Archetypes are theorized as playing major cultural roles as the cycle of history revolves from the First Turning, a high where a new civic order stamps it imprint on society, to the Second Turning, when there is a spiritual awakening that upturns everything, to the Third Turning, which is an unraveling and society decays, to the Fourth Turning, where a crisis precipitates the complete reordering of society. The authors’ contention is that we are now in the Fourth Turning. (Please remember that this book was published twenty years ago. What has changed during that time?)

One other thing that the reader should know is that the authors theorize that idealized types will play major roles in leading the culture: Nomads, Heroes, Artists and Prophets. They each have their own parts to play.

And the whole pageant plays out over more than 500 years in the book.


It is impossible to summarize all of the developments that are analyzed in “The Fourth Turning,” but suffice it to say that this is historical scholarship at its most speculative. The authors have their own ideas about history and use them to fold epochs of the past into their own perspectives. Including what is happening today and may transpire in the future.

Another thing that is startling about this book is that the authors say that around the year 2005 there will be a cataclysmic crisis that will tear society apart. One equivalent to the American Revolution, the Civil War, or… the Great Depression. This sounds eerily similar to the Financial Crisis of 2007-8, when millions of people were affected by the collapse of the housing market. At the time, there were many financial experts who worried that a complete disintegration of the economy was possible. The Lehman Brothers brokerage house went bankrupt and disappeared. At the same time, government officials and leaders of the financial community met in frantic sessions to devise ways of preventing the whole system from going up in smoke. According to those familiar with the details, it was touch and go for a while. The whole fiasco seems in keeping with the warnings that the authors of “The Fourth Turning” presented.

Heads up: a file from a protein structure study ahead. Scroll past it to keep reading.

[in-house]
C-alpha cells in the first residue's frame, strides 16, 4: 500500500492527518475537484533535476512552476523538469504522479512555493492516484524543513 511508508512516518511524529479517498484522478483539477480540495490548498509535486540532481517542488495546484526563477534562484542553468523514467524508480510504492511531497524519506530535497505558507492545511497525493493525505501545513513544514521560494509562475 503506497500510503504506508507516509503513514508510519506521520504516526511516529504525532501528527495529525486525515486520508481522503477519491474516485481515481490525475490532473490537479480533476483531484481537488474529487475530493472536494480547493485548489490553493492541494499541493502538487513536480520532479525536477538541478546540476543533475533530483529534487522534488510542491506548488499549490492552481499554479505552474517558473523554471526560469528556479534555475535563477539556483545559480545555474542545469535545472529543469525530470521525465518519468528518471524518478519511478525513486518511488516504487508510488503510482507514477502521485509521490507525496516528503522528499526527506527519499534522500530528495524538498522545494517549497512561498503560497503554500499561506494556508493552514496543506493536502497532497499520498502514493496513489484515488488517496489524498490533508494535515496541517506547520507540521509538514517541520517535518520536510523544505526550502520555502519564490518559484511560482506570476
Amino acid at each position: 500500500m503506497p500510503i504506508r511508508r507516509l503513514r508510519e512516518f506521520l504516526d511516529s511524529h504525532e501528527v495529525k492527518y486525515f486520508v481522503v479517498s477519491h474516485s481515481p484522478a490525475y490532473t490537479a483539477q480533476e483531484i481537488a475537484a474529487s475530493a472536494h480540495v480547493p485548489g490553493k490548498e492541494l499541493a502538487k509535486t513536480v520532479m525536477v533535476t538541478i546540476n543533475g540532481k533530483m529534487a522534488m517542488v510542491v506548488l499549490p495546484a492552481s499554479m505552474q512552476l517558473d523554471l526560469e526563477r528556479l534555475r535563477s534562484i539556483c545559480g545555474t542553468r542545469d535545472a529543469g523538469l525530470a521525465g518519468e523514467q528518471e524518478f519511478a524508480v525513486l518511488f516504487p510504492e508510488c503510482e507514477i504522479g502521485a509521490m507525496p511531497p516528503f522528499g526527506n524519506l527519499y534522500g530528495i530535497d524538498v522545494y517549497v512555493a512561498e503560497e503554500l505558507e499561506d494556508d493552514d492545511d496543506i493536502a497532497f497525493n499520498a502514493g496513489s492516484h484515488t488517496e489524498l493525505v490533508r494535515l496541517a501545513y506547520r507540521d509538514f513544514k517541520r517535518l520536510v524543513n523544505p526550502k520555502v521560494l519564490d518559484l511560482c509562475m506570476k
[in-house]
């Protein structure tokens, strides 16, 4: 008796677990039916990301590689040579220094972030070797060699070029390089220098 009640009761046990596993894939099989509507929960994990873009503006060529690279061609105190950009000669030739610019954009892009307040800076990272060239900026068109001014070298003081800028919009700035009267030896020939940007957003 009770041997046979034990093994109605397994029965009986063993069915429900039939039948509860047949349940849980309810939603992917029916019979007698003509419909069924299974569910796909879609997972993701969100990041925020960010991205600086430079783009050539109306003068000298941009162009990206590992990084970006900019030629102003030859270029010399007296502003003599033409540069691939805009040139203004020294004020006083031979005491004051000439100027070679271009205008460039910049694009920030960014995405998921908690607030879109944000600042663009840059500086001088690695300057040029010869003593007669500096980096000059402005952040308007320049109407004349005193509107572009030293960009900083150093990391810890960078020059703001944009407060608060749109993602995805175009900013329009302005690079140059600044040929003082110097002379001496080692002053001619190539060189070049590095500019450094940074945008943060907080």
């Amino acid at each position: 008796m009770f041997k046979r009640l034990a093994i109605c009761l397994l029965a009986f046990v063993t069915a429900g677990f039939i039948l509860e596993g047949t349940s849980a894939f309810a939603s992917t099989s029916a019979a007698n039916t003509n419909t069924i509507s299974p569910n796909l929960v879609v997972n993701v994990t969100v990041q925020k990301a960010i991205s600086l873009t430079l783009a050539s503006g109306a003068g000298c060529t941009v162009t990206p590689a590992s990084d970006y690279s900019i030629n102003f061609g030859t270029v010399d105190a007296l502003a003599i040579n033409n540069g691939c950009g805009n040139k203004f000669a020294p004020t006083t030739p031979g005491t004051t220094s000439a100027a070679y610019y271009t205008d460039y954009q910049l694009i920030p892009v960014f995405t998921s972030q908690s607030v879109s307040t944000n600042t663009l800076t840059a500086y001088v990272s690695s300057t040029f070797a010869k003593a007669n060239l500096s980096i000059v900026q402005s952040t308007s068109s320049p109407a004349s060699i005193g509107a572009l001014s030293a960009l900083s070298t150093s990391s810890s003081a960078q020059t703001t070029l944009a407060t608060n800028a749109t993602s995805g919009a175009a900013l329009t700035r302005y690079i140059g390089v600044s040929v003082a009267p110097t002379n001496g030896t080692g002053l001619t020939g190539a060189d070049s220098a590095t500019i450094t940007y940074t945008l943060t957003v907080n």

However, in the end, the authors did not foresee a Doomsday scenario. Rather, they predicted that during the crisis America would have an opportunity to start anew. That it would be possible to remake society in directions that had not been previously considered.

Is that what happened? I wonder. Critics point out that measures taken to regulate the system so as to avoid a similar financial crisis in the future were inadequate and that there is a very real possibility that it will recur. And the new administration is talking about dismantling the regulations altogether. Has no one there learned the lessons of the past?

Of course, it is human beings who participate in history and instigate the activity, so it is interesting to examine the archetypes that the authors believe play the major roles during these “turnings.” The Prophets come of age in a period of technological development, the Nomads while society is opening up to new ways of thinking, the Hero generation lives through a time when society is falling apart, and the Artists have to deal with a crisis. That is when everything starts all over again.


In the end, it is supposedly the Nomads who will have to solve the problems society faces today. Perhaps that includes people like Elon Musk. The reader is encouraged to seek out “The Fourth Turning” and evaluate the analysis there independently.

Those who wish to comment on the opinions expressed here may send their thoughts to info@GoWizardry.com. The most interesting responses will be addressed in future postings.

Robert J. Terry